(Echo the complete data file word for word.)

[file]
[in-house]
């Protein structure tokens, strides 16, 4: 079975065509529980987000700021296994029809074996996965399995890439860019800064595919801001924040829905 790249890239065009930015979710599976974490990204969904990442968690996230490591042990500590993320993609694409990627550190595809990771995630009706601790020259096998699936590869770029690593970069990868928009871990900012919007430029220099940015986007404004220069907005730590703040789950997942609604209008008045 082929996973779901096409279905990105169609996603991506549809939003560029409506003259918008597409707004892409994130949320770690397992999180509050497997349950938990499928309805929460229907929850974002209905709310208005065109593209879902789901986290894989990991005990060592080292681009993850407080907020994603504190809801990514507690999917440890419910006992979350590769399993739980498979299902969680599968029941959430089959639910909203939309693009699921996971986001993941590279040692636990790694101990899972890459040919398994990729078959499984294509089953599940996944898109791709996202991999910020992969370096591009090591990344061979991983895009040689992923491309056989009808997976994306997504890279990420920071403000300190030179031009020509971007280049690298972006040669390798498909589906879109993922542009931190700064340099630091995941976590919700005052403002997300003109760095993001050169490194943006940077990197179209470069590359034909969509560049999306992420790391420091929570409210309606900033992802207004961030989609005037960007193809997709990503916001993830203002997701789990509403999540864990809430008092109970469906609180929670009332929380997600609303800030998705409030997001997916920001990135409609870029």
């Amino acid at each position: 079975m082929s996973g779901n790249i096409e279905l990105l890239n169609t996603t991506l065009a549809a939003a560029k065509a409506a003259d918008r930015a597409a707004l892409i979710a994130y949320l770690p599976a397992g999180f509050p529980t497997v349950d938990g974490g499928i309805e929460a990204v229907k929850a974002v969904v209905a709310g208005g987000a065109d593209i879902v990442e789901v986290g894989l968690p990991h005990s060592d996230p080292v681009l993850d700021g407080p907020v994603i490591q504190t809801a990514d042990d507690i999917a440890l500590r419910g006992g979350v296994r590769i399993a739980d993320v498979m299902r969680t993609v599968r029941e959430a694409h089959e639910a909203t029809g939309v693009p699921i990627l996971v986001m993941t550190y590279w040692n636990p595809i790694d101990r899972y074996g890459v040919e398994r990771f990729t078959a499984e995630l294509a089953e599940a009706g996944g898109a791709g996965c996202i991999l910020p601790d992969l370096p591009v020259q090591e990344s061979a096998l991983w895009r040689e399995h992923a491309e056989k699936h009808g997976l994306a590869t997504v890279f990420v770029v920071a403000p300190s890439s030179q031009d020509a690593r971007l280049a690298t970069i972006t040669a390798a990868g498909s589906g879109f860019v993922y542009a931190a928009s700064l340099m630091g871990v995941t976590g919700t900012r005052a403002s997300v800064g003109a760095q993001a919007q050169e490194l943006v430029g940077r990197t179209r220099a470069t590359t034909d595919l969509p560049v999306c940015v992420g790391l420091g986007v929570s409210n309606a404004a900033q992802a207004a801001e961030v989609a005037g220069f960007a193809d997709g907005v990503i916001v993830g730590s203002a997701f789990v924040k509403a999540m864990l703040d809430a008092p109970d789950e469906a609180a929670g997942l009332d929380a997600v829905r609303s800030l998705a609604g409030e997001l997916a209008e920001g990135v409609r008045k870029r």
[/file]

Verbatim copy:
[in-house]
């Protein structure tokens, strides 16, 4: 079975065509529980987000700021296994029809074996996965399995890439860019800064595919801001924040829905 790249890239065009930015979710599976974490990204969904990442968690996230490591042990500590993320993609694409990627550190595809990771995630009706601790020259096998699936590869770029690593970069990868928009871990900012919007430029220099940015986007404004220069907005730590703040789950997942609604209008008045 082929996973779901096409279905990105169609996603991506549809939003560029409506003259918008597409707004892409994130949320770690397992999180509050497997349950938990499928309805929460229907929850974002209905709310208005065109593209879902789901986290894989990991005990060592080292681009993850407080907020994603504190809801990514507690999917440890419910006992979350590769399993739980498979299902969680599968029941959430089959639910909203939309693009699921996971986001993941590279040692636990790694101990899972890459040919398994990729078959499984294509089953599940996944898109791709996202991999910020992969370096591009090591990344061979991983895009040689992923491309056989009808997976994306997504890279990420920071403000300190030179031009020509971007280049690298972006040669390798498909589906879109993922542009931190700064340099630091995941976590919700005052403002997300003109760095993001050169490194943006940077990197179209470069590359034909969509560049999306992420790391420091929570409210309606900033992802207004961030989609005037960007193809997709990503916001993830203002997701789990509403999540864990809430008092109970469906609180929670009332929380997600609303800030998705409030997001997916920001990135409609870029």
């Amino acid at each position: 079975m082929s996973g779901n790249i096409e279905l990105l890239n169609t996603t991506l065009a549809a939003a560029k065509a409506a003259d918008r930015a597409a707004l892409i979710a994130y949320l770690p599976a397992g999180f509050p529980t497997v349950d938990g974490g499928i309805e929460a990204v229907k929850a974002v969904v209905a709310g208005g987000a065109d593209i879902v990442e789901v986290g894989l968690p990991h005990s060592d996230p080292v681009l993850d700021g407080p907020v994603i490591q504190t809801a990514d042990d507690i999917a440890l500590r419910g006992g979350v296994r590769i399993a739980d993320v498979m299902r969680t993609v599968r029941e959430a694409h089959e639910a909203t029809g939309v693009p699921i990627l996971v986001m993941t550190y590279w040692n636990p595809i790694d101990r899972y074996g890459v040919e398994r990771f990729t078959a499984e995630l294509a089953e599940a009706g996944g898109a791709g996965c996202i991999l910020p601790d992969l370096p591009v020259q090591e990344s061979a096998l991983w895009r040689e399995h992923a491309e056989k699936h009808g997976l994306a590869t997504v890279f990420v770029v920071a403000p300190s890439s030179q031009d020509a690593r971007l280049a690298t970069i972006t040669a390798a990868g498909s589906g879109f860019v993922y542009a931190a928009s700064l340099m630091g871990v995941t976590g919700t900012r005052a403002s997300v800064g003109a760095q993001a919007q050169e490194l943006v430029g940077r990197t179209r220099a470069t590359t034909d595919l969509p560049v999306c940015v992420g790391l420091g986007v929570s409210n309606a404004a900033q992802a207004a801001e961030v989609a005037g220069f960007a193809d997709g907005v990503i916001v993830g730590s203002a997701f789990v924040k509403a999540m864990l703040d809430a008092p109970d789950e469906a609180a929670g997942l009332d929380a997600v829905r609303s800030l998705a609604g409030e997001l997916a209008e920001g990135v409609r008045k870029r």